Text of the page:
A glimpse of Iowa
I traveled to Iowa in early September 1999 to meet with Greg Carmichael of the University of Iowa's Center for Global & regional Environmental Research. Specifically, we were going to discuss some ideas I had gotten on cooperative research with Chinese atmospheric scientists while visiting there in June and July of this year. (See "Images of China" on my home page.) I had contacted Greg by E-mail, and after a few brief exchanges, he invited me there to give a seminar and discuss prospects with him and his students and staff. The visit was very helpful to me, and I had a great time in Iowa in general as well. I was all psyched up for the trip because I have never visited Iowa. After hearing about its fat hogs and tall corn for all my life, I was ready!
I brought my new camera and its newer 19-35-mm zoom lens, the one that I am still getting used to. Iowa was to be my second big trial of it, and the first with the flash attachment that is necessary to prevent the lens from casting an ugly shadow at the bottom of all photos taken wider then 35 mm. (See the photos from Montpelier on the previous trip for examples of this unexpected phenomenon.) This time all the photos came out very well, however, to my great relief.
A brief word about the sections below. Haug Heaven refers to the Bed & Breakfast in Iowa City where I stayed. Campus is of course the buildings and grounds of the University of Iowa, together with parts of the town that they glide seamlessly into. Iowa football is my experiences walking around the stadium where, by chance, Iowa was playing Nebraska on my free day. Corn to the max means some of the beautiful rural scenes I saw while driving north of the city after the game. Field of dreams is my destination on that drive, namely the site of the famous movie of a decade ago, Dyersville, Iowa. Mississippi dreamin' is a small collection of shots of the great river, which I stumbled upon almost by accident while driving north from Dyersville. I hope you enjoy these pictures as much as I enjoyed taking them.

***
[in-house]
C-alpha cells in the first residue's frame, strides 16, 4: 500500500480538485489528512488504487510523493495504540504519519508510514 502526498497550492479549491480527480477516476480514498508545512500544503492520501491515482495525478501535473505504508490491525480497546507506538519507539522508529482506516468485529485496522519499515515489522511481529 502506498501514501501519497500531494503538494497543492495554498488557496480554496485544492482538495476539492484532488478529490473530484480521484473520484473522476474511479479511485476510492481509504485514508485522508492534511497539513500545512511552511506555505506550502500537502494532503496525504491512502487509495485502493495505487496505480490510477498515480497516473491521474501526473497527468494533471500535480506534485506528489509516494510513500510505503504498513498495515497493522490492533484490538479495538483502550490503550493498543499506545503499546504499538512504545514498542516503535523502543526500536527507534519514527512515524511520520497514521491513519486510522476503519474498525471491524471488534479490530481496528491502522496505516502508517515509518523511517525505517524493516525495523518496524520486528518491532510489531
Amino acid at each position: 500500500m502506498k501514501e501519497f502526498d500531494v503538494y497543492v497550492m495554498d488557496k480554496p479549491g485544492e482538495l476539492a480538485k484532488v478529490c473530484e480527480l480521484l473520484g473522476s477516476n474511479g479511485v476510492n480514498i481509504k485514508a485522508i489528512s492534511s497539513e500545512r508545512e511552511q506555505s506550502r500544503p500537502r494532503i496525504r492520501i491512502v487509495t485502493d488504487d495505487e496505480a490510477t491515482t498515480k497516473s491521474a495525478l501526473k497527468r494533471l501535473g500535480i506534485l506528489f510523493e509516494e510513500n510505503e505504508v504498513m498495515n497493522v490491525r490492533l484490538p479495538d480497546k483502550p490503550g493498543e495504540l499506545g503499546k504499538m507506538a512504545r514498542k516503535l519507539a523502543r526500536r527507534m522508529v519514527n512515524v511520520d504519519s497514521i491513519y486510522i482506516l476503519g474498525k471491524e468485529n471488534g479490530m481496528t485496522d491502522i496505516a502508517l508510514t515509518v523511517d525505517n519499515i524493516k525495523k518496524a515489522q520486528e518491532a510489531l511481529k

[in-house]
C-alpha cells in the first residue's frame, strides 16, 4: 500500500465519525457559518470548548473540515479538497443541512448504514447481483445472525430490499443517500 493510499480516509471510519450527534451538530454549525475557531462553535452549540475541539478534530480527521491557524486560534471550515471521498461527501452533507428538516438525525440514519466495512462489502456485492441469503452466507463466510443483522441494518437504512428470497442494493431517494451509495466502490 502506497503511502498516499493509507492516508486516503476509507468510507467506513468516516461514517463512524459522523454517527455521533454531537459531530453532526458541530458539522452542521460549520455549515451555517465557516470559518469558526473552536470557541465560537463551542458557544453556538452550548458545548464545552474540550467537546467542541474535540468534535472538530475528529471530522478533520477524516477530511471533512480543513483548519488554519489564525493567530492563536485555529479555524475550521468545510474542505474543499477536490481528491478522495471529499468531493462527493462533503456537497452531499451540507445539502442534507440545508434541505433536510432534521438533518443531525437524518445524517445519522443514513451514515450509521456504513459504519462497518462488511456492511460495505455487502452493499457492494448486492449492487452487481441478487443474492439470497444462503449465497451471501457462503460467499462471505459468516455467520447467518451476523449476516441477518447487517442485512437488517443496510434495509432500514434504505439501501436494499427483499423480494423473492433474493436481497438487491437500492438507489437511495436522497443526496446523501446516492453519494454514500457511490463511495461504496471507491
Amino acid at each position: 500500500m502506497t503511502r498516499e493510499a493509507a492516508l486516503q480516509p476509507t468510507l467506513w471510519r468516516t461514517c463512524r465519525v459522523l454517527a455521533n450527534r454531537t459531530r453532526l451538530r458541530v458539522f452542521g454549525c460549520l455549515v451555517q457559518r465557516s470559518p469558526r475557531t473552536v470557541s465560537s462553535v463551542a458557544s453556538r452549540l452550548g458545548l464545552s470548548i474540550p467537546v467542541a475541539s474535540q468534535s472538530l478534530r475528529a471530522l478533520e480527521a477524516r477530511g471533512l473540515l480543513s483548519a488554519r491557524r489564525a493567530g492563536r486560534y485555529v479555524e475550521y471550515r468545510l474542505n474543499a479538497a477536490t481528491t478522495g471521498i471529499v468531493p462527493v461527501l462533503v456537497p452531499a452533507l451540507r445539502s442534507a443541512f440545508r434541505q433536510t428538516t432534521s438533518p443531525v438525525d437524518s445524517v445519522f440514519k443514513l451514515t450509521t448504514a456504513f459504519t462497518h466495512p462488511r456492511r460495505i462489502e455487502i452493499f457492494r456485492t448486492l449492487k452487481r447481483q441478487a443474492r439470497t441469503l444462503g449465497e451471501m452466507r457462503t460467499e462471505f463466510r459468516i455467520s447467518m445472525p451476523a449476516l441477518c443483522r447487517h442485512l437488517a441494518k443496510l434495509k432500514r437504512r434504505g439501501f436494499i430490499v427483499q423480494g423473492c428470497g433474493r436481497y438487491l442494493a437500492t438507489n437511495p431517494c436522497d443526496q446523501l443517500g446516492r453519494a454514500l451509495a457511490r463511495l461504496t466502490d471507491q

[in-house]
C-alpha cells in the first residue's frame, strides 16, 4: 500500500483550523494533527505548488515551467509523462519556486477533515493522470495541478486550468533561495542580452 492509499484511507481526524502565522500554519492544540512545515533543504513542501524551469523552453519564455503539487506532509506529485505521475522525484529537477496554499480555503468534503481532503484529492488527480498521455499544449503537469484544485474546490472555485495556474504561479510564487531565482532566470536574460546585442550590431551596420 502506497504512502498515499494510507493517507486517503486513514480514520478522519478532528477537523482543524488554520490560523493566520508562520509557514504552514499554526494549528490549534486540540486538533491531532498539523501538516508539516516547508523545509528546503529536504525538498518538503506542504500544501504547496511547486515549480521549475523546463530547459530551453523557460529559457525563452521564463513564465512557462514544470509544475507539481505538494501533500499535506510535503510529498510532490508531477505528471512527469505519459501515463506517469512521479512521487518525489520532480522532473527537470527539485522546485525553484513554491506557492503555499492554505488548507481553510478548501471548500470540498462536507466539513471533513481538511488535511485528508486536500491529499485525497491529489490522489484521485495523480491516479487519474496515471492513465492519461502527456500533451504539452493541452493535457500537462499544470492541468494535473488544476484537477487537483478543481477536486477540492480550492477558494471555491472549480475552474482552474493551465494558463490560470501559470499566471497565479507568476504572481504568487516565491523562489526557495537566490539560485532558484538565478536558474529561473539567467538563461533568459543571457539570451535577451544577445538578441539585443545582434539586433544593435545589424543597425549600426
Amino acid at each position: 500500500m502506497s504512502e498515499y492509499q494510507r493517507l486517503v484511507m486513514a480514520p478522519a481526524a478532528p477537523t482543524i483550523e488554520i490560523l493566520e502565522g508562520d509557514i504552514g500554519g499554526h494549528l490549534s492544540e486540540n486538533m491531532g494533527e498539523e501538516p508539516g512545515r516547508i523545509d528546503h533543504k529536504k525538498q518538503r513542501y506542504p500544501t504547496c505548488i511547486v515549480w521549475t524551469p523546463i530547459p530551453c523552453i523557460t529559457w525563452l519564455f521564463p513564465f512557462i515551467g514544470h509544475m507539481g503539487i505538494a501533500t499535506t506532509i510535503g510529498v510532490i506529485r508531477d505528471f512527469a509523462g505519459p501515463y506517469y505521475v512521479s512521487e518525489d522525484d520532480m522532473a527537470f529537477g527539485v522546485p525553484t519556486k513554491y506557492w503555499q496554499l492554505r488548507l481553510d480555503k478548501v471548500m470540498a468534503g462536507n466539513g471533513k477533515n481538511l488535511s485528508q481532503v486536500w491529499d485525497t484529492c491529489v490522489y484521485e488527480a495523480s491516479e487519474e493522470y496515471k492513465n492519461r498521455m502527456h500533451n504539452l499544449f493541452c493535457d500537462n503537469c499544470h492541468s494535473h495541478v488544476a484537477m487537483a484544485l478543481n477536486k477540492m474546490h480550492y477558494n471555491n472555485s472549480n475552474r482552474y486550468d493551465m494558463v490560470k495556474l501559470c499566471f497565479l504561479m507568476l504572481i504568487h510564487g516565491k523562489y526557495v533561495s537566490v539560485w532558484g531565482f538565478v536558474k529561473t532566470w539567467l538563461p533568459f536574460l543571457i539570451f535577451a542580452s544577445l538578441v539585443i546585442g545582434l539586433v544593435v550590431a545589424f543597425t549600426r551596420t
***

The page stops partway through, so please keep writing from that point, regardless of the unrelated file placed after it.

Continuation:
The wide angle of view of all these pictures gives them an almost uncanny realism when viewed up close and near their center of perspective. For that reason, I have kept the images large, at the price of making their files large, too. Viewers connected by 28.8 modems will require up to 30 seconds to retrieve each picture. My apologies in advance for the time taken. I hope you find the pictures worth it! Remember to sit up as close as is practical. (If the large files discourage too many viewers, I will try to make a smaller version in the next month or two.)
Corn to the max
Field of dreams
Haug Heaven thumbnail (test)
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